Whale hunters: Men risked their lives for the chance of adventure. (American history).
Whaling crews lived for that sound. The thrill of catching whales was a break from the monotony of ship life. It also meant the possibility of riches. And the sooner the ship was filled with casks of whale oil, the sooner sailors could return to families they had not seen for months--perhaps years.
Whaling was big business in the 1800s. Whale oil provided fuel for lamps. The bones and cartilage were used in products such as women's corsets. Spermaceti, from the whale's head, was used in making candles. Even more valuable was ambergris, a waxy substance from the intestines that was used in expensive perfumes.
People had long hunted whales for their meat and fat. But it was the North American Indians who taught white settlers how to catch whales. Soon, colonists in places like Sag Harbor, New York; and Nantucket Island, Massachusetts, began whale hunting. "There," said one Nantucket resident in 1690, pointing out to sea, "is a pasture where our children's grandchildren will go for bread."
At first, whaling ships stayed close to shore. But in 1712, sea captain Christopher Hussey's ship was blown out to sea in a huge storm, and was surrounded by sperm whales. Hussey and his crew caught one and brought it back to Nantucket. Soon, other whaling ships also sailed out to catch the larger whales.
Before long, ships carried try-pots on board. These were large pots for boiling whale blubber into oil. That freed whalers from the need to return to shore. Soon, American whaling ships were sailing all over the world.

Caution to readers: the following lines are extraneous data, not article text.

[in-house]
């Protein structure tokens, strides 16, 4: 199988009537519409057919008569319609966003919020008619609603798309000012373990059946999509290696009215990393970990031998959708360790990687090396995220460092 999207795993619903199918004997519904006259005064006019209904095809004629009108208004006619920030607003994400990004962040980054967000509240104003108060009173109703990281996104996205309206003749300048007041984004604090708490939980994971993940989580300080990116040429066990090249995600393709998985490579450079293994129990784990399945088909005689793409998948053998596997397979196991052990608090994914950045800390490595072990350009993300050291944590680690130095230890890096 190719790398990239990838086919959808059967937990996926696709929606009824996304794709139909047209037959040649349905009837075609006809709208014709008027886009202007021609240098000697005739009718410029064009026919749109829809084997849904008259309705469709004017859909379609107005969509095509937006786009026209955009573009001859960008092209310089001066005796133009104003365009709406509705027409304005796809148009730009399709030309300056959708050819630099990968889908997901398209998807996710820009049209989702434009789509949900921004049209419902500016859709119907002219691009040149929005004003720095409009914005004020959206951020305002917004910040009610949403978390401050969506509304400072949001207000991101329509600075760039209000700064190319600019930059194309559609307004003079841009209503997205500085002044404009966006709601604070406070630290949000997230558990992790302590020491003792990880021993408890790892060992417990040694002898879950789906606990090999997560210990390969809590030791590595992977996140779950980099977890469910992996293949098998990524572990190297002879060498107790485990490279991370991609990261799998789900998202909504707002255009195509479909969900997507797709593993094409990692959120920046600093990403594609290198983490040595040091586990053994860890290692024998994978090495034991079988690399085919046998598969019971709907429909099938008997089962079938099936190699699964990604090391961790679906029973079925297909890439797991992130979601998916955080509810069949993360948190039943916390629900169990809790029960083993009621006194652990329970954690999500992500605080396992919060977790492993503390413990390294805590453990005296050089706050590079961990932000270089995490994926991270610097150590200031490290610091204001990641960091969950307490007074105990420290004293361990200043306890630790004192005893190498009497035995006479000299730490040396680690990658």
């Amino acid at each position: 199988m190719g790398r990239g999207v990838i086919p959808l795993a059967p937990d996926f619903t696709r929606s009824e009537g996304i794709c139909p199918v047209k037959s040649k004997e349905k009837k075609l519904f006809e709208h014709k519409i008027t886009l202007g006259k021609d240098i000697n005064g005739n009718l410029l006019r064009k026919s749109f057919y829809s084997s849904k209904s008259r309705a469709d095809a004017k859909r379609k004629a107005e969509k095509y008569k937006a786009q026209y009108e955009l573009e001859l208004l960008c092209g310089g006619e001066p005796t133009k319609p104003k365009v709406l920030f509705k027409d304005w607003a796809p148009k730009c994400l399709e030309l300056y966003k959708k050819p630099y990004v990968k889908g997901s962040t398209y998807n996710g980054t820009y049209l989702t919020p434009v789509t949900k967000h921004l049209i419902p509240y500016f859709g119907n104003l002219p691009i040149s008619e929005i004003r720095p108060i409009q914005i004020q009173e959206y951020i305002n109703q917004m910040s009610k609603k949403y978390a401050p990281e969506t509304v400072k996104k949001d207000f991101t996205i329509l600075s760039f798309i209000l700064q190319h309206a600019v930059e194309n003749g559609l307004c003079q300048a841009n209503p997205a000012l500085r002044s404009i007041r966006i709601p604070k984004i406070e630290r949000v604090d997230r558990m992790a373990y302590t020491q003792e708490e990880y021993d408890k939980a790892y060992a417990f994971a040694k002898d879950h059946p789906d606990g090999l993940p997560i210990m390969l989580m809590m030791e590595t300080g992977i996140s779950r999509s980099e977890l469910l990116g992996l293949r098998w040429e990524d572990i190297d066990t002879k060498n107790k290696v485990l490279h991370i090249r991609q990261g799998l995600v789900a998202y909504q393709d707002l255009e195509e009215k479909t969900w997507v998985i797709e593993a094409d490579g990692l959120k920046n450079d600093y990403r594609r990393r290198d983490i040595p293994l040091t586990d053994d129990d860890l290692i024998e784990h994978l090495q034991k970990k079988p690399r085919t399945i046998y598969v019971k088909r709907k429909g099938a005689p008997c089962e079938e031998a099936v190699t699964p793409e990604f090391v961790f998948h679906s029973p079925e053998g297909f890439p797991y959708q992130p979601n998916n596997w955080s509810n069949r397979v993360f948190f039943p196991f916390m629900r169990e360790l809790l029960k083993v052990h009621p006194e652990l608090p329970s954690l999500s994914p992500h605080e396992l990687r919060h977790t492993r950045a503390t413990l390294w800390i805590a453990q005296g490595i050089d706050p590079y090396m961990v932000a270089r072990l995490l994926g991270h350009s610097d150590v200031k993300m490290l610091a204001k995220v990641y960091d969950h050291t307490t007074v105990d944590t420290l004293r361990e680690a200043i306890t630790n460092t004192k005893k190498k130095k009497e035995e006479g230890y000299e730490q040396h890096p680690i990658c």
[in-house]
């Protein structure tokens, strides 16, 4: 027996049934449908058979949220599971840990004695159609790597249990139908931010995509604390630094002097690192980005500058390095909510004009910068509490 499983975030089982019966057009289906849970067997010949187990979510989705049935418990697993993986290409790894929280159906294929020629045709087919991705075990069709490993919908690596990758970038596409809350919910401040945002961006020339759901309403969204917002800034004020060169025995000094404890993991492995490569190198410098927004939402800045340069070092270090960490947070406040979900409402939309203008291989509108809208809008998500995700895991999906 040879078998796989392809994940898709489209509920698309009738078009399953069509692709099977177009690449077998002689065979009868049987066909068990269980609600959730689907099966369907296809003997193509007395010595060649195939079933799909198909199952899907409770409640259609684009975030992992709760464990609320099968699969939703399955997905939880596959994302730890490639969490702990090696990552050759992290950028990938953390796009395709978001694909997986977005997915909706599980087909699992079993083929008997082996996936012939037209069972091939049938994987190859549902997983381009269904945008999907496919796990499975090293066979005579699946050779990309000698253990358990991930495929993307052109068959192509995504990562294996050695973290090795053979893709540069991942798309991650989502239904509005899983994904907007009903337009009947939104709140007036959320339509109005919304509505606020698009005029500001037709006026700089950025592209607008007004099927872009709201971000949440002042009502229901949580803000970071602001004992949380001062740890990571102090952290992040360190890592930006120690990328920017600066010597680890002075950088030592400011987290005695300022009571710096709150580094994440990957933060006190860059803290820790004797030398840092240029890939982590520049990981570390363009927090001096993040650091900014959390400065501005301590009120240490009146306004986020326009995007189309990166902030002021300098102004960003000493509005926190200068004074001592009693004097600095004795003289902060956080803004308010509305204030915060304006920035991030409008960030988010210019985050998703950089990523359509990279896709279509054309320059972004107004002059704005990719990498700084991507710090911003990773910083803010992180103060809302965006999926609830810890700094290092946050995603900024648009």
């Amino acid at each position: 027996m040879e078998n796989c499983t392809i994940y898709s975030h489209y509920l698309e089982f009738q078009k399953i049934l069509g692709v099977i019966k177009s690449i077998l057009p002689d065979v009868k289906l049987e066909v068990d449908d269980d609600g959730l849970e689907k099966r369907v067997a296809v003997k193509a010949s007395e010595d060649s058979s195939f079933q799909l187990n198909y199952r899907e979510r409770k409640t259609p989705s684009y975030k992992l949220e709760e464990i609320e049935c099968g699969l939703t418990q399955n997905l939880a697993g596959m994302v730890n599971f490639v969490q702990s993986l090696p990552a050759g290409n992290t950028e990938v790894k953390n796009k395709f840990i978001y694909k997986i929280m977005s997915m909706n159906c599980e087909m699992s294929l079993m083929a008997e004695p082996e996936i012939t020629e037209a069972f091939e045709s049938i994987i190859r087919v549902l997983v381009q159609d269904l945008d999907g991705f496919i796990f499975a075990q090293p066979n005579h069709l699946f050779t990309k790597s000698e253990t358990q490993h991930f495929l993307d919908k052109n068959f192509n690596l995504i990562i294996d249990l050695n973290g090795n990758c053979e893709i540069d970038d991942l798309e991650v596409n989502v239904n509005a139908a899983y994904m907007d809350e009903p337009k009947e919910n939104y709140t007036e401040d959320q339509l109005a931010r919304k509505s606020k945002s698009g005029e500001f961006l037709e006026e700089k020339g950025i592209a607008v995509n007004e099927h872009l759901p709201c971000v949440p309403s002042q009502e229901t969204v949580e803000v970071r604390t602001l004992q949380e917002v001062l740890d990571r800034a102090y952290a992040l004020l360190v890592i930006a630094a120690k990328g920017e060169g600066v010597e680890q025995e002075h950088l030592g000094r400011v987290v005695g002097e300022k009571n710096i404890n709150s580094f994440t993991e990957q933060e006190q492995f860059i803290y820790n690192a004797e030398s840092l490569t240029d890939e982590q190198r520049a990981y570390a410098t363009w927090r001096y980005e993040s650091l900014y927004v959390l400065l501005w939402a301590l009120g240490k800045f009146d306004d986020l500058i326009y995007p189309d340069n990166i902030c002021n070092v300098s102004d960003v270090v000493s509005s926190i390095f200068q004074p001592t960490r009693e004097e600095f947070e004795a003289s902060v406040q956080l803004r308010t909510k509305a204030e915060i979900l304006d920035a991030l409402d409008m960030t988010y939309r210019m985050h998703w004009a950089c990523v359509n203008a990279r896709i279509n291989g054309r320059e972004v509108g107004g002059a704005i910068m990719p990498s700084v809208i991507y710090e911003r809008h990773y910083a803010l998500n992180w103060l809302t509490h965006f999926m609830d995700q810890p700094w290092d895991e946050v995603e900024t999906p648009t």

When a whale was spotted, sailors lowered small boats into the water and rowed close to the whale. Then, a sailor would hurl a heavy harpoon (barbed spear) at it.
Next, sailors held on tight as the wounded whale struggled to 'free itself from the painful harpoon. The maddened whale would usually swim away from the boat, dragging the crew behind it on what came to be called a "Nantucket sleigh ride."
Hours later, when the whale had lost too much blood to keep swimming, the crew would row close to the whale and shove a lance into the whale's side to kill it.
Catching a whale was risky work. A sailor named Henry Cheever wrote, "Sometimes the mammoth brute comes up from the depths right under the boat, and takes it, with all on board into his huge mouth, that can be opened 16 and 20 feet. To be sure, the monster does not swallow [the boat], but he crushes it to pieces as if it were an eggshell, and, not unfrequently, some of its crew at the same time."
After the crew towed the whale back to the main ship, they attached it to the side of the ship with chains. Then they made long horizontal slices in the whale's sides, cut the blubber (fat) into smaller pieces, and tossed them into try-pots to boil into oil.
The oil was poured into huge casks and stored. This dangerous, filthy work, done on a slippery deck in rolling seas, could take three or four days.
Sailor Henry Bullen said that the most dangerous part of the job was filling and shifting the giant casks of oil. "Some of these were of enormous size," he noted, "containing 350 gallons when full, and the work of moving then about the greasy deck of a rolling ship was attended with a terrible amount of risk."
A Whaler's Life
Many first-time sailors signed on whaling ships expecting wonderful adventures on tropical islands. But sailing life was dirty and dangerous.
The ships were filthy and smelly. The food was disgusting. A typical dish was lobscouse--a stew of rancid pork fat, crumbled hardtack (hard, dry biscuit), and molasses.